The United States Court of Appeals for the Fourth Circuit—which covers North Carolina—recently decided a case that will have bankruptcy debtors thinking twice about how they complete their bankruptcy Petition and Schedules.
In Robinson v. Worley, the Fourth Circuit affirmed a North Carolina Bankruptcy Court's denial of a Chapter 7 debtor’s discharge because the debtor intentionally lowballed the value of his interest in a real estate investment company. The Fourth Circuit affirmed the Bankruptcy Court's holding that the debtor’s conduct violated the false oath provision of the Bankruptcy Code ("Code"). The ruling is a warning to Chapter 7 debtors and ammunition for creditors who suspect debtors are being less than fully transparent about their assets.
Jason Worley was a financial advisor with a finance degree and an MBA. He also invested in real estate. In 2006, he contributed $65,000 for a minority interest in Gemini Land Trust, LLC. Gemini was a minority investor in Pelham Land Group, LLC, which acquired 587 acres of Georgia farmland to flip to a developer. In 2012, the land was worth an estimated $1.32 million dollars. The property generated nominal annual income from farming, hunting, and timber leases. Worley fell on hard times financially and, in 2013, filed a Chapter 7 “no asset” bankruptcy. A “no asset” case means a debtor has no non-exempt assets to distribute to creditors. In his Bankruptcy Schedules, he valued his interest in Gemini as $2,500. When some of his creditors found out about Worley's stake in Gemini and Pelham, they sued to deny his discharge.
Chapter 7 of the Code is designed to provide the honest but unfortunate debtor with a fresh start by discharging the debtor of his or her debts. But the bankruptcy court may deny discharge for several reasons, like when a debtor makes an intentional and material false statement under oath with intent to defraud creditors or the court. False information on a Bankruptcy Schedule or in the Statement of Financial Affairs—signed under penalty of perjury—counts as an “oath” under the Code. Bankruptcy courts construe the Code liberally in favor of debtors. A technical error will not result in denial of a discharge. But if a debtor wants the clean slate that comes with discharge, he must provide candid, good faith disclosure of all financial affairs. A “catch me if you can” approach will not fly.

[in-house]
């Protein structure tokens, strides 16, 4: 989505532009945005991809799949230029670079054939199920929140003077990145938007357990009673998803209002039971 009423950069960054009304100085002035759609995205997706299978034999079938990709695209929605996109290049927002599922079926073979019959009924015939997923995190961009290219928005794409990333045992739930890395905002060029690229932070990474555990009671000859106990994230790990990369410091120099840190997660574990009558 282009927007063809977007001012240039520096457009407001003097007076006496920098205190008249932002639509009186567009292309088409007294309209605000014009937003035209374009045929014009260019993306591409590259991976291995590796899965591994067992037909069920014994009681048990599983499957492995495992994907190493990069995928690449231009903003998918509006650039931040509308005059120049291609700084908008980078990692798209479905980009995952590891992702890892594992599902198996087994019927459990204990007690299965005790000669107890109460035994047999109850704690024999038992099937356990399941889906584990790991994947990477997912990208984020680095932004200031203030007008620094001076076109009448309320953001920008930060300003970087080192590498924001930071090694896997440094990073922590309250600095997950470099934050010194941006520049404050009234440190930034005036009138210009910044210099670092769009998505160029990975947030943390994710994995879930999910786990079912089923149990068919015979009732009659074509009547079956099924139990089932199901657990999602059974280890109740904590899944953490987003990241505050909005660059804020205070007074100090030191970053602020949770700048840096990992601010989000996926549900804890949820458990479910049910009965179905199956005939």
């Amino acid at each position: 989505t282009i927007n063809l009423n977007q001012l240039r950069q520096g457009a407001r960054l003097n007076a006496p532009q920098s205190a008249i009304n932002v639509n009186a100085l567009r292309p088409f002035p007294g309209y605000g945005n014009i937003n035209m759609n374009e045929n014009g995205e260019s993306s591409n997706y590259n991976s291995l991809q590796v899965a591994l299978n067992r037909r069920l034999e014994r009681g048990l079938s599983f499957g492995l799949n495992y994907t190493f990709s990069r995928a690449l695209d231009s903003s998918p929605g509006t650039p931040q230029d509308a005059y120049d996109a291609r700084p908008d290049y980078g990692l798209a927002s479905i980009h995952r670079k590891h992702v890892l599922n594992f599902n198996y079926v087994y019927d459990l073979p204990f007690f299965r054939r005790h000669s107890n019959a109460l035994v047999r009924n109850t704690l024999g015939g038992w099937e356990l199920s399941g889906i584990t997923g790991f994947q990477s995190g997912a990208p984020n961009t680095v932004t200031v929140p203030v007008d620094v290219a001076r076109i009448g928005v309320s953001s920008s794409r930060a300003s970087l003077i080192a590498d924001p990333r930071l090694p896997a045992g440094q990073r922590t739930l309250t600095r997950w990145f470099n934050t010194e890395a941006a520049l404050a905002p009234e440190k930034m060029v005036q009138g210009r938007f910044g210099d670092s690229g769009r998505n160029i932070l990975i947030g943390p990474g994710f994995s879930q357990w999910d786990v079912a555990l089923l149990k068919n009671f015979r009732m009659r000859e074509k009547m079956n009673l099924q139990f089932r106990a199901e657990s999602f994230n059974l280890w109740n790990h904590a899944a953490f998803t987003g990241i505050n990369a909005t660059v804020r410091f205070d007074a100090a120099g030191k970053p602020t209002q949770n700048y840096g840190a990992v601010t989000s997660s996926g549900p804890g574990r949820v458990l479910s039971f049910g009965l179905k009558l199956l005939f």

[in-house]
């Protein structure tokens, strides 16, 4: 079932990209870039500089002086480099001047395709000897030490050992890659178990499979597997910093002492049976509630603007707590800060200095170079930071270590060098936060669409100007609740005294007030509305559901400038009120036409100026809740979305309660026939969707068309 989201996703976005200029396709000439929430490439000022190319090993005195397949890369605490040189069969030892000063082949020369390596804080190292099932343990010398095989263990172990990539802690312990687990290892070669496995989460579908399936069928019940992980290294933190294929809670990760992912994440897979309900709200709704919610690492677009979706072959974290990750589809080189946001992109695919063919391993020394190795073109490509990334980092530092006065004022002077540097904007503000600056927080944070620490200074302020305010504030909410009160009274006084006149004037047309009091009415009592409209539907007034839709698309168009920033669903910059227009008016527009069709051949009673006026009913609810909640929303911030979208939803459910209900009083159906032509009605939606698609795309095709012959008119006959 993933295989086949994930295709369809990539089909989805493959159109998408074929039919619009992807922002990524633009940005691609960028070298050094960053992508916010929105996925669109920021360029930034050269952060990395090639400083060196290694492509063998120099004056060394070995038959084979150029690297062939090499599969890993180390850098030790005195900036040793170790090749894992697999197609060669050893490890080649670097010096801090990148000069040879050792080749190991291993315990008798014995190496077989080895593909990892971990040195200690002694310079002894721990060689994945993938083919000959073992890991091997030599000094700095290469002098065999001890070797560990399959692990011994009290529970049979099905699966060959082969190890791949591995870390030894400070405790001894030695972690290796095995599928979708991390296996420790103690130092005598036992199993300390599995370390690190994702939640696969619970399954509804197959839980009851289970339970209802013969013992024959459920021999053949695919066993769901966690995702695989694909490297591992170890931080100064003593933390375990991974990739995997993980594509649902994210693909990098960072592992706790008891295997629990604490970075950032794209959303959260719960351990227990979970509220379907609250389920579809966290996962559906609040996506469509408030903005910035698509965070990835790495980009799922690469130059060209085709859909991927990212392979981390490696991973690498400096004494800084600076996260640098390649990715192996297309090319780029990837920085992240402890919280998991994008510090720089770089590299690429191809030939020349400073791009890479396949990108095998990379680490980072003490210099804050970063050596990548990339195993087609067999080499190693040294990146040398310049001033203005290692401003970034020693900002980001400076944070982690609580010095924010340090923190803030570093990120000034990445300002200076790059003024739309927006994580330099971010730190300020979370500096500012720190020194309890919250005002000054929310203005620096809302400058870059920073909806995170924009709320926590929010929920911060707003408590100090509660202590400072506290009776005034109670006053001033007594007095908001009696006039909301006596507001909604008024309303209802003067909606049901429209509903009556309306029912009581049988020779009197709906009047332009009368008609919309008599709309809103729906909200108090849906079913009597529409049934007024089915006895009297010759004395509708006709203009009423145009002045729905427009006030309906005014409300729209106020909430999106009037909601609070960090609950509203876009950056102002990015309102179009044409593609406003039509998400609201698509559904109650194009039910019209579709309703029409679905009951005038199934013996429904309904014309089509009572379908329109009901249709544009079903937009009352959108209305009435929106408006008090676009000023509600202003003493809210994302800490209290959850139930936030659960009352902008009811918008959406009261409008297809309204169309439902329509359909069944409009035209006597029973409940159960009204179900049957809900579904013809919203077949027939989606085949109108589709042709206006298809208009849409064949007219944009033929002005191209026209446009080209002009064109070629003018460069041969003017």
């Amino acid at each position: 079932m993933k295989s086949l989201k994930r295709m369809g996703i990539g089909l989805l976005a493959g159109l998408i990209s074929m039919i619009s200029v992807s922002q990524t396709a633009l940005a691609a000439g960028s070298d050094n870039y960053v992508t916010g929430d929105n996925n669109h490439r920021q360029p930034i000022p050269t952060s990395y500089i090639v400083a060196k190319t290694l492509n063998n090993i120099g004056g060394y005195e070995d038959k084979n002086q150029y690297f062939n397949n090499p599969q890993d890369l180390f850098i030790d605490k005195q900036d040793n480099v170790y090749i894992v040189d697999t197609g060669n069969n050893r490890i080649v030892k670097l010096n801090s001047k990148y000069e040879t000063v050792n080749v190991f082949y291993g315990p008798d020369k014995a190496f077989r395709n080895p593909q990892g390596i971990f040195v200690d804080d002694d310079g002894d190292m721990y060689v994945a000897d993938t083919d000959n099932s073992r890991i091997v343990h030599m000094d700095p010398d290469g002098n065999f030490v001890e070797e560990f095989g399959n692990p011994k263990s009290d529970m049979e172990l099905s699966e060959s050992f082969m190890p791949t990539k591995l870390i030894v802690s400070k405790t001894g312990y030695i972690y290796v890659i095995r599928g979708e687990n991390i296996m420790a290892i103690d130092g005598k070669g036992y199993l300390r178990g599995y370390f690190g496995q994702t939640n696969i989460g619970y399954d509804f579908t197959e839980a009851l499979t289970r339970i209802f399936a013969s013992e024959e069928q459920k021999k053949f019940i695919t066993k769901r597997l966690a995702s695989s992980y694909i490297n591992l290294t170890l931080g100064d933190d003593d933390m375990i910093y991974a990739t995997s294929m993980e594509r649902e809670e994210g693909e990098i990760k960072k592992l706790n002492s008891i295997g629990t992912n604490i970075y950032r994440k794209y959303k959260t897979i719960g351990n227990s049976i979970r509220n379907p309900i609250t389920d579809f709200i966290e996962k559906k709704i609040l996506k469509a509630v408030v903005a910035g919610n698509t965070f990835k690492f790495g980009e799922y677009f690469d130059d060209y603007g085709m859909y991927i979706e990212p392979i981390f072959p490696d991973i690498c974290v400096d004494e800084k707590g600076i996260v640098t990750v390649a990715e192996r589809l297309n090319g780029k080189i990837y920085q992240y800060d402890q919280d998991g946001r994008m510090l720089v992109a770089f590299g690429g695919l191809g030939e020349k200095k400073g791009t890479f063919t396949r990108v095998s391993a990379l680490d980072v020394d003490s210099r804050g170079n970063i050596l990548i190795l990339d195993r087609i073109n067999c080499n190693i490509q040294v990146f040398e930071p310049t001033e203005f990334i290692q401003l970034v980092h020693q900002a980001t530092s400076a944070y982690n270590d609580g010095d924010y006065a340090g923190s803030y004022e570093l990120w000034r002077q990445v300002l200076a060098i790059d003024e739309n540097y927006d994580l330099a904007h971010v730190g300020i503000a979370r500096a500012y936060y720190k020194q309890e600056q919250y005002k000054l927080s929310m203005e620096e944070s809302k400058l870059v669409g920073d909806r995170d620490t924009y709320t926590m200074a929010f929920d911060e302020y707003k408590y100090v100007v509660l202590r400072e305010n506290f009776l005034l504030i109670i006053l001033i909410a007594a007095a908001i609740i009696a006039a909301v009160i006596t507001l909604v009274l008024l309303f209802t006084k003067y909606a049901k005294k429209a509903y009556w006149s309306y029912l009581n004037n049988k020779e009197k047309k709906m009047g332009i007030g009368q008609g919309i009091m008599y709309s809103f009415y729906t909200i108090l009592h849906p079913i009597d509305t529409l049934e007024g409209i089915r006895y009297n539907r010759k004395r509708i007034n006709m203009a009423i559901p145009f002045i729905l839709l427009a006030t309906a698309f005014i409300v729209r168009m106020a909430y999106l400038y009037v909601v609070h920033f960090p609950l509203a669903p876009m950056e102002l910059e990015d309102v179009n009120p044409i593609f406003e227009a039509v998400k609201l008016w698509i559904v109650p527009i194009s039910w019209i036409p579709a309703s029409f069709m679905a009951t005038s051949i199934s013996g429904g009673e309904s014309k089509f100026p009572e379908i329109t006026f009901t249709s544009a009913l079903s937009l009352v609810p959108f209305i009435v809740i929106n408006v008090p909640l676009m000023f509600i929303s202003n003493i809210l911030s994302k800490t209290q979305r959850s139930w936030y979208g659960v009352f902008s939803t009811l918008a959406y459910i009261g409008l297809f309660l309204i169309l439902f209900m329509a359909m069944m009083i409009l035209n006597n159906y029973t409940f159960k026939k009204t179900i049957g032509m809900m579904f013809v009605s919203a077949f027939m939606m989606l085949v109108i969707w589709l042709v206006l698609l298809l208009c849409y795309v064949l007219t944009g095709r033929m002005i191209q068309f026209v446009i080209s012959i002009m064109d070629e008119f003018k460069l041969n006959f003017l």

After conducting a trial, the Bankruptcy Court concluded that Worley violated the false oath provision when he valued his interest in Gemini as $2,500. Worley used a valuation method that did not apply to speculative real estate and was designed to lowball the value. To arrive at $2,500, Worley capitalized the nominal income he received from the Georgia farmland. The Bankruptcy Court found this inappropriate because the capitalization rate method is best suited to value income-producing property with stabilized income. Worley knew the farmland was acquired to be flipped at a premium. He did not invest for the nominal revenue he received from farming and hunting licenses. The Fourth Circuit also emphasized that Worley was a sophisticated financial professional who—if acting forthrightly —knew better than to value his interest using capitalization rates.
Worley did not seek corroboration of his $2,500 estimate from other investors or finance professionals. Rather, other investors in Gemini testified that the interest was worth considerably more than $2,500. Worley’s initial contribution was $65,000 and a 2012 K-1 reflected a capital account of $67,555. Worley produced no evidence to explain how his investment depreciated to 4% of his initial capital contribution. Finally, before trial, Pelham sold most of the land and planned to distribute $100,000 to Gemini.
When the Bankruptcy Court rejected Worley’s argument that his $2,500 valuation was proper, he tried the “blame the lawyer” and “no harm, no foul” defenses. The Bankruptcy Court rejected both arguments. A debtor cannot argue that he relied on bad advice from counsel if the debtor does not provide counsel with all facts and information or when the debtor knows or should know that counsel’s advice is “patently inappropriate.” If his counsel advised him to use the capitalization rate method and submit a $2,500 valuation, Worley, a sophisticated investor, should have known that the advice was wrong. On the materiality of the false statement, the Fourth Circuit held that the bar is low. A single, material fraudulent statement is grounds for denial of discharge.
A Bankruptcy Court will not deny a debtor’s discharge over an honest difference of opinion on an asset’s value. But a debtor cannot play fast and loose with his assets. If a debtor is cavalier with the truth or intentionally tries to short-change creditors and dupe the trustee, then this case sends a clear message that the Bankruptcy Court can and will deny discharge.
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